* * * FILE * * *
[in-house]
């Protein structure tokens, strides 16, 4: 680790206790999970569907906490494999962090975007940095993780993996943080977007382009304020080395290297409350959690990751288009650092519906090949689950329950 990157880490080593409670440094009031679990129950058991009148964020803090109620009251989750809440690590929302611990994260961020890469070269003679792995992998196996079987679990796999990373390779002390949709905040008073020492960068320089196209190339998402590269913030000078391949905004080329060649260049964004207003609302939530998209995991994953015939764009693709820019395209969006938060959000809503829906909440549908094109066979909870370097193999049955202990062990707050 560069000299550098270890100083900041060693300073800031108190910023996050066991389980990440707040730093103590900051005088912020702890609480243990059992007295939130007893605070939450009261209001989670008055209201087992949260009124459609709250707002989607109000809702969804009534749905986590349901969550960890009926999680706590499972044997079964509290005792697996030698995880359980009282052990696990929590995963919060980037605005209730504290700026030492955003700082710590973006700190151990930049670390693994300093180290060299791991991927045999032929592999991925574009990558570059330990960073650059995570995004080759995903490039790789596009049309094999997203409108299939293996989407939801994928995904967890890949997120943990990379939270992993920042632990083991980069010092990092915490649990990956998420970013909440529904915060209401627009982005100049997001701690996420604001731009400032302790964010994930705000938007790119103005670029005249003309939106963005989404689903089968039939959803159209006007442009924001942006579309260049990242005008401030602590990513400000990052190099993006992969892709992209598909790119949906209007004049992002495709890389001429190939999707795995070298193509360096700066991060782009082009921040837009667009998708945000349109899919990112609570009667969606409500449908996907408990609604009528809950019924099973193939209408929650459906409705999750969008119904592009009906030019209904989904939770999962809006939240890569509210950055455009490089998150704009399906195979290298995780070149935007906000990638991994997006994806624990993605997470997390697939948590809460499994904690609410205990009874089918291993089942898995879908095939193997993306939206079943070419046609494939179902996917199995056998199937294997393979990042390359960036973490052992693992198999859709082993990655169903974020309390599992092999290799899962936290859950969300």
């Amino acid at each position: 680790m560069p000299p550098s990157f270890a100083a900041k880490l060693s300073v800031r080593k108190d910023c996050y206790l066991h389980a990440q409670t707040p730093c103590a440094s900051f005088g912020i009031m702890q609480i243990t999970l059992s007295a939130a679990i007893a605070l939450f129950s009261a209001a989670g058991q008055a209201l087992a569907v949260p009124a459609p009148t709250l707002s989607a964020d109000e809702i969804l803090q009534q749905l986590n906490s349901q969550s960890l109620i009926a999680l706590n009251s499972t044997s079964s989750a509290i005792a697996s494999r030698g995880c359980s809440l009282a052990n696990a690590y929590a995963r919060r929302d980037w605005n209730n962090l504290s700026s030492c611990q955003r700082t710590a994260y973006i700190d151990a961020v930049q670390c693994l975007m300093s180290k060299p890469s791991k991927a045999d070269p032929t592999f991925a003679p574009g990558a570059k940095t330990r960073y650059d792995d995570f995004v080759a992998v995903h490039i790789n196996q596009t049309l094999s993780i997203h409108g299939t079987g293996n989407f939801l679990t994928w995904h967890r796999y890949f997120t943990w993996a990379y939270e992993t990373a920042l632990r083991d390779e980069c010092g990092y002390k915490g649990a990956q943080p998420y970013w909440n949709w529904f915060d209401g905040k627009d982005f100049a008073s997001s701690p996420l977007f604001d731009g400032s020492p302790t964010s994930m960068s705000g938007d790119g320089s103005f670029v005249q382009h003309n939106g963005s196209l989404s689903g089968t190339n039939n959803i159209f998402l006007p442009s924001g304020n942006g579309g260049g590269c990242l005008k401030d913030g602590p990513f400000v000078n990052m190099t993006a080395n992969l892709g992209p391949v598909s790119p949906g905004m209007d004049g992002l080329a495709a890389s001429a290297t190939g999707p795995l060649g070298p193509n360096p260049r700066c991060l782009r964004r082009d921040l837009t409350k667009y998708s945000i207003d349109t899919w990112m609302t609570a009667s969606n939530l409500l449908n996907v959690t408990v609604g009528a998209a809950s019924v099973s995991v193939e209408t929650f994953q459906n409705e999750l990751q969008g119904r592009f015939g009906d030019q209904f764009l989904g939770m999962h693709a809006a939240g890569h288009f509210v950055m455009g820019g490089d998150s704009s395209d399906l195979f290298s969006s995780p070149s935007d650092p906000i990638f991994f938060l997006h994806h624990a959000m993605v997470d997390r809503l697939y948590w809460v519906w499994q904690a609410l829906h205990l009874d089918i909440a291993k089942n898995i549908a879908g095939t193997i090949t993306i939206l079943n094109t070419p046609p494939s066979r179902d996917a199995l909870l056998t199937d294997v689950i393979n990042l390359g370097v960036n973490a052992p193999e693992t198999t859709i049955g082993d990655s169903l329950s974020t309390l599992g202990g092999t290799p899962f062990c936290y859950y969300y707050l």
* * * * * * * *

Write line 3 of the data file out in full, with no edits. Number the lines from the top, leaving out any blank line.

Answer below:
């Amino acid at each position: 680790m560069p000299p550098s990157f270890a100083a900041k880490l060693s300073v800031r080593k108190d910023c996050y206790l066991h389980a990440q409670t707040p730093c103590a440094s900051f005088g912020i009031m702890q609480i243990t999970l059992s007295a939130a679990i007893a605070l939450f129950s009261a209001a989670g058991q008055a209201l087992a569907v949260p009124a459609p009148t709250l707002s989607a964020d109000e809702i969804l803090q009534q749905l986590n906490s349901q969550s960890l109620i009926a999680l706590n009251s499972t044997s079964s989750a509290i005792a697996s494999r030698g995880c359980s809440l009282a052990n696990a690590y929590a995963r919060r929302d980037w605005n209730n962090l504290s700026s030492c611990q955003r700082t710590a994260y973006i700190d151990a961020v930049q670390c693994l975007m300093s180290k060299p890469s791991k991927a045999d070269p032929t592999f991925a003679p574009g990558a570059k940095t330990r960073y650059d792995d995570f995004v080759a992998v995903h490039i790789n196996q596009t049309l094999s993780i997203h409108g299939t079987g293996n989407f939801l679990t994928w995904h967890r796999y890949f997120t943990w993996a990379y939270e992993t990373a920042l632990r083991d390779e980069c010092g990092y002390k915490g649990a990956q943080p998420y970013w909440n949709w529904f915060d209401g905040k627009d982005f100049a008073s997001s701690p996420l977007f604001d731009g400032s020492p302790t964010s994930m960068s705000g938007d790119g320089s103005f670029v005249q382009h003309n939106g963005s196209l989404s689903g089968t190339n039939n959803i159209f998402l006007p442009s924001g304020n942006g579309g260049g590269c990242l005008k401030d913030g602590p990513f400000v000078n990052m190099t993006a080395n992969l892709g992209p391949v598909s790119p949906g905004m209007d004049g992002l080329a495709a890389s001429a290297t190939g999707p795995l060649g070298p193509n360096p260049r700066c991060l782009r964004r082009d921040l837009t409350k667009y998708s945000i207003d349109t899919w990112m609302t609570a009667s969606n939530l409500l449908n996907v959690t408990v609604g009528a998209a809950s019924v099973s995991v193939e209408t929650f994953q459906n409705e999750l990751q969008g119904r592009f015939g009906d030019q209904f764009l989904g939770m999962h693709a809006a939240g890569h288009f509210v950055m455009g820019g490089d998150s704009s395209d399906l195979f290298s969006s995780p070149s935007d650092p906000i990638f991994f938060l997006h994806h624990a959000m993605v997470d997390r809503l697939y948590w809460v519906w499994q904690a609410l829906h205990l009874d089918i909440a291993k089942n898995i549908a879908g095939t193997i090949t993306i939206l079943n094109t070419p046609p494939s066979r179902d996917a199995l909870l056998t199937d294997v689950i393979n990042l390359g370097v960036n973490a052992p193999e693992t198999t859709i049955g082993d990655s169903l329950s974020t309390l599992g202990g092999t290799p899962f062990c936290y859950y969300y707050l």